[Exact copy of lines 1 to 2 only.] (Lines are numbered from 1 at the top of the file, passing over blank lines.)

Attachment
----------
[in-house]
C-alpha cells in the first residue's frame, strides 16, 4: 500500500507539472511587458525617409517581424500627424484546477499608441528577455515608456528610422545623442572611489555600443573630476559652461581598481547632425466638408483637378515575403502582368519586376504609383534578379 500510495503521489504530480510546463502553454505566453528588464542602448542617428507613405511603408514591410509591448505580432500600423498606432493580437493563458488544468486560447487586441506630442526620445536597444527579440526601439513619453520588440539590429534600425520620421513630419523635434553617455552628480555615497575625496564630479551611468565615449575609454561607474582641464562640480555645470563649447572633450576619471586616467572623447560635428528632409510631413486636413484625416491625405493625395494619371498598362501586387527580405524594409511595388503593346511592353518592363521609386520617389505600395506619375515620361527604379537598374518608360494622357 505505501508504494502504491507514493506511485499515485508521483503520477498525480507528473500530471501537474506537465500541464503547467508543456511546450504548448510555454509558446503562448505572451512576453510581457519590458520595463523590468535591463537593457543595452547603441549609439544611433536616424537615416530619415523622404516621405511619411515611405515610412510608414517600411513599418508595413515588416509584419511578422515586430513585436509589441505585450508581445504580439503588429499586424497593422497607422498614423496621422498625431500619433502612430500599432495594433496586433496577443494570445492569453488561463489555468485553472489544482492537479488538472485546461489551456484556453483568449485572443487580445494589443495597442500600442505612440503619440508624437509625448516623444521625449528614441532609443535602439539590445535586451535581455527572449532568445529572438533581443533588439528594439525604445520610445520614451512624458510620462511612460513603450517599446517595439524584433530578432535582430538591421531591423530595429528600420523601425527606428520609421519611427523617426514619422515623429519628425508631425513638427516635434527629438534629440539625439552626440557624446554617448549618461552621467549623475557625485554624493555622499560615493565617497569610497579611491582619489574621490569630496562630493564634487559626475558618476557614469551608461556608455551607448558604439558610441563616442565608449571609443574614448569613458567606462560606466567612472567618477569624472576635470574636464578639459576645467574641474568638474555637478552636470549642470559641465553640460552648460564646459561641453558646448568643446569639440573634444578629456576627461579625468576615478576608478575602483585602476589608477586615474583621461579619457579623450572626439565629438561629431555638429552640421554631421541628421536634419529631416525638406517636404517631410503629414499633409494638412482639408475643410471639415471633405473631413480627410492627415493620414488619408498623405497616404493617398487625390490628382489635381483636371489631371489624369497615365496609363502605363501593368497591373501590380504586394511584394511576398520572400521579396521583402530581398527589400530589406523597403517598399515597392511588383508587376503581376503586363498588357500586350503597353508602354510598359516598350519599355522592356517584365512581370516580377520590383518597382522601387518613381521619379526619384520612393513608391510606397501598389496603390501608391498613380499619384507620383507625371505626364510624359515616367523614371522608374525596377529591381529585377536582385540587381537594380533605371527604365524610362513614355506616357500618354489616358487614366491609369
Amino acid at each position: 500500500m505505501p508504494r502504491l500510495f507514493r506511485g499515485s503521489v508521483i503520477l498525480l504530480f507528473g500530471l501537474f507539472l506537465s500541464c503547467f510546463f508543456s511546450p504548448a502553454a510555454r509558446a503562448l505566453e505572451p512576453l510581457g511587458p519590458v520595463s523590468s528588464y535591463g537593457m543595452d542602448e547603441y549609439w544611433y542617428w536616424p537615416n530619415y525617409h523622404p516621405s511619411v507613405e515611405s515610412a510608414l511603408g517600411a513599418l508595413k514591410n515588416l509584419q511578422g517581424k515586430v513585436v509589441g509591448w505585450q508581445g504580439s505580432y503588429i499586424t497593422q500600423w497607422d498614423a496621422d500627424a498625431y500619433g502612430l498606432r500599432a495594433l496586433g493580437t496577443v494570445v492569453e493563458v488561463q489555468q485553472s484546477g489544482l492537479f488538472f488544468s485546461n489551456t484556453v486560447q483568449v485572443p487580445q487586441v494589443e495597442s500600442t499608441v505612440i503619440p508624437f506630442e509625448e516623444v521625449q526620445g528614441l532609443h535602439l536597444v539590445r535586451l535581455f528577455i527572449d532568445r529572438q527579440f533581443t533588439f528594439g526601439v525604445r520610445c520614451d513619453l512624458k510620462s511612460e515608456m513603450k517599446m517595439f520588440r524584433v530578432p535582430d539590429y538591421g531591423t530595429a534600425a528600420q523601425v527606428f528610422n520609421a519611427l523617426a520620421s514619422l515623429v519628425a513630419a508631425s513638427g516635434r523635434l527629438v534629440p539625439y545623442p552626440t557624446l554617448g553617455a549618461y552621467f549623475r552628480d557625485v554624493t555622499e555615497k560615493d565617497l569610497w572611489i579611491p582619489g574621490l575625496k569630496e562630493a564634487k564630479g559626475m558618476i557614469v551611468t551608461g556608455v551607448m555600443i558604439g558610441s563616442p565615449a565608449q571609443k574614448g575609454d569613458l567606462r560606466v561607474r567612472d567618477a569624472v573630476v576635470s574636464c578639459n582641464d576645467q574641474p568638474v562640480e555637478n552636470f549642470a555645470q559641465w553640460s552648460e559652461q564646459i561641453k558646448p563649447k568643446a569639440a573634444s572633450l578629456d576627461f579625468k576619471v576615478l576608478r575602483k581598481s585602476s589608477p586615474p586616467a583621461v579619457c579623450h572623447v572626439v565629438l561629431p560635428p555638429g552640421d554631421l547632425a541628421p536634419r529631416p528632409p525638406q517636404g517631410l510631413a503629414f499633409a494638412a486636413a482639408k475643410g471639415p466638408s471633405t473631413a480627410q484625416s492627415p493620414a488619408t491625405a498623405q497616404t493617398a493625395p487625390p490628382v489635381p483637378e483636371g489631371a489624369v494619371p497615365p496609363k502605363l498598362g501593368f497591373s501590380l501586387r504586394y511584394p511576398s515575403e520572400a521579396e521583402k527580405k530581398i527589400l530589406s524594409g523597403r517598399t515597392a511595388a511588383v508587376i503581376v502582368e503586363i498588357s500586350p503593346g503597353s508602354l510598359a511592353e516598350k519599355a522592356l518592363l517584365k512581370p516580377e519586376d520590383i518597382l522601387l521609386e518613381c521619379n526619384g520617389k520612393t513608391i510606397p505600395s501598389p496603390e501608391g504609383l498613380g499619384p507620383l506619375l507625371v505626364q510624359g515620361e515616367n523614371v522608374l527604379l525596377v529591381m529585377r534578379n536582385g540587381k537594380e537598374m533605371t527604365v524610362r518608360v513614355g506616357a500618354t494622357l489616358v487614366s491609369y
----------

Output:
[in-house]
C-alpha cells in the first residue's frame, strides 16, 4: 500500500507539472511587458525617409517581424500627424484546477499608441528577455515608456528610422545623442572611489555600443573630476559652461581598481547632425466638408483637378515575403502582368519586376504609383534578379 500510495503521489504530480510546463502553454505566453528588464542602448542617428507613405511603408514591410509591448505580432500600423498606432493580437493563458488544468486560447487586441506630442526620445536597444527579440526601439513619453520588440539590429534600425520620421513630419523635434553617455552628480555615497575625496564630479551611468565615449575609454561607474582641464562640480555645470563649447572633450576619471586616467572623447560635428528632409510631413486636413484625416491625405493625395494619371498598362501586387527580405524594409511595388503593346511592353518592363521609386520617389505600395506619375515620361527604379537598374518608360494622357 505505501508504494502504491507514493506511485499515485508521483503520477498525480507528473500530471501537474506537465500541464503547467508543456511546450504548448510555454509558446503562448505572451512576453510581457519590458520595463523590468535591463537593457543595452547603441549609439544611433536616424537615416530619415523622404516621405511619411515611405515610412510608414517600411513599418508595413515588416509584419511578422515586430513585436509589441505585450508581445504580439503588429499586424497593422497607422498614423496621422498625431500619433502612430500599432495594433496586433496577443494570445492569453488561463489555468485553472489544482492537479488538472485546461489551456484556453483568449485572443487580445494589443495597442500600442505612440503619440508624437509625448516623444521625449528614441532609443535602439539590445535586451535581455527572449532568445529572438533581443533588439528594439525604445520610445520614451512624458510620462511612460513603450517599446517595439524584433530578432535582430538591421531591423530595429528600420523601425527606428520609421519611427523617426514619422515623429519628425508631425513638427516635434527629438534629440539625439552626440557624446554617448549618461552621467549623475557625485554624493555622499560615493565617497569610497579611491582619489574621490569630496562630493564634487559626475558618476557614469551608461556608455551607448558604439558610441563616442565608449571609443574614448569613458567606462560606466567612472567618477569624472576635470574636464578639459576645467574641474568638474555637478552636470549642470559641465553640460552648460564646459561641453558646448568643446569639440573634444578629456576627461579625468576615478576608478575602483585602476589608477586615474583621461579619457579623450572626439565629438561629431555638429552640421554631421541628421536634419529631416525638406517636404517631410503629414499633409494638412482639408475643410471639415471633405473631413480627410492627415493620414488619408498623405497616404493617398487625390490628382489635381483636371489631371489624369497615365496609363502605363501593368497591373501590380504586394511584394511576398520572400521579396521583402530581398527589400530589406523597403517598399515597392511588383508587376503581376503586363498588357500586350503597353508602354510598359516598350519599355522592356517584365512581370516580377520590383518597382522601387518613381521619379526619384520612393513608391510606397501598389496603390501608391498613380499619384507620383507625371505626364510624359515616367523614371522608374525596377529591381529585377536582385540587381537594380533605371527604365524610362513614355506616357500618354489616358487614366491609369